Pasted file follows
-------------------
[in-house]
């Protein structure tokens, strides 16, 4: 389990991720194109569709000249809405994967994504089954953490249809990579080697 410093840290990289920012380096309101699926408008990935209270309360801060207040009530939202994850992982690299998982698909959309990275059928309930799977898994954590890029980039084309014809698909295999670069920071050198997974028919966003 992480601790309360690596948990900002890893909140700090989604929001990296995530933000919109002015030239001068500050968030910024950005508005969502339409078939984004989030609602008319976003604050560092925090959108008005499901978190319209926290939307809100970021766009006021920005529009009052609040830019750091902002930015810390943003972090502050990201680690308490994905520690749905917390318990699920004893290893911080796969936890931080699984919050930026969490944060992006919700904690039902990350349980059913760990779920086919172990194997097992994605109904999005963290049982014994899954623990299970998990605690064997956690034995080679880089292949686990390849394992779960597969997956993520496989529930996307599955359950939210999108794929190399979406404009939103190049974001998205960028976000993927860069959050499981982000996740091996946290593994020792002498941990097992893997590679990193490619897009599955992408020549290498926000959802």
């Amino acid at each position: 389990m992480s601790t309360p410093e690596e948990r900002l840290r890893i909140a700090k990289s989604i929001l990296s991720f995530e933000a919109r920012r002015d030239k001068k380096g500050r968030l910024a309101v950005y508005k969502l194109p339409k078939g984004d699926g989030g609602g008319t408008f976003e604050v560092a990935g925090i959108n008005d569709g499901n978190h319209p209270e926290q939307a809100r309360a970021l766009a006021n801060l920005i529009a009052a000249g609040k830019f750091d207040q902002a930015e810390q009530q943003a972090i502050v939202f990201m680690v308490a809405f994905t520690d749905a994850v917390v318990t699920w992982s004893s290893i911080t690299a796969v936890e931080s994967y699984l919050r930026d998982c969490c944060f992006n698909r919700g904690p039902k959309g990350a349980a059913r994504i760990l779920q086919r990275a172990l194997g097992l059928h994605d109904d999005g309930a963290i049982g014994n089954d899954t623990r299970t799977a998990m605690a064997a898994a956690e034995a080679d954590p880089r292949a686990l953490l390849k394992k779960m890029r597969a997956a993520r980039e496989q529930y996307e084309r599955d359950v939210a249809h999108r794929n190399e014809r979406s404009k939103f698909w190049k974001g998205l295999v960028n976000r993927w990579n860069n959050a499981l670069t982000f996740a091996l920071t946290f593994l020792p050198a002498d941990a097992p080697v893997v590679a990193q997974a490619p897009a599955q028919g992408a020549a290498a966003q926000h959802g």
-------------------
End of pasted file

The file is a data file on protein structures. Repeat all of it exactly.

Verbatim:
[in-house]
């Protein structure tokens, strides 16, 4: 389990991720194109569709000249809405994967994504089954953490249809990579080697 410093840290990289920012380096309101699926408008990935209270309360801060207040009530939202994850992982690299998982698909959309990275059928309930799977898994954590890029980039084309014809698909295999670069920071050198997974028919966003 992480601790309360690596948990900002890893909140700090989604929001990296995530933000919109002015030239001068500050968030910024950005508005969502339409078939984004989030609602008319976003604050560092925090959108008005499901978190319209926290939307809100970021766009006021920005529009009052609040830019750091902002930015810390943003972090502050990201680690308490994905520690749905917390318990699920004893290893911080796969936890931080699984919050930026969490944060992006919700904690039902990350349980059913760990779920086919172990194997097992994605109904999005963290049982014994899954623990299970998990605690064997956690034995080679880089292949686990390849394992779960597969997956993520496989529930996307599955359950939210999108794929190399979406404009939103190049974001998205960028976000993927860069959050499981982000996740091996946290593994020792002498941990097992893997590679990193490619897009599955992408020549290498926000959802």
């Amino acid at each position: 389990m992480s601790t309360p410093e690596e948990r900002l840290r890893i909140a700090k990289s989604i929001l990296s991720f995530e933000a919109r920012r002015d030239k001068k380096g500050r968030l910024a309101v950005y508005k969502l194109p339409k078939g984004d699926g989030g609602g008319t408008f976003e604050v560092a990935g925090i959108n008005d569709g499901n978190h319209p209270e926290q939307a809100r309360a970021l766009a006021n801060l920005i529009a009052a000249g609040k830019f750091d207040q902002a930015e810390q009530q943003a972090i502050v939202f990201m680690v308490a809405f994905t520690d749905a994850v917390v318990t699920w992982s004893s290893i911080t690299a796969v936890e931080s994967y699984l919050r930026d998982c969490c944060f992006n698909r919700g904690p039902k959309g990350a349980a059913r994504i760990l779920q086919r990275a172990l194997g097992l059928h994605d109904d999005g309930a963290i049982g014994n089954d899954t623990r299970t799977a998990m605690a064997a898994a956690e034995a080679d954590p880089r292949a686990l953490l390849k394992k779960m890029r597969a997956a993520r980039e496989q529930y996307e084309r599955d359950v939210a249809h999108r794929n190399e014809r979406s404009k939103f698909w190049k974001g998205l295999v960028n976000r993927w990579n860069n959050a499981l670069t982000f996740a091996l920071t946290f593994l020792p050198a002498d941990a097992p080697v893997v590679a990193q997974a490619p897009a599955q028919g992408a020549a290498a966003q926000h959802g």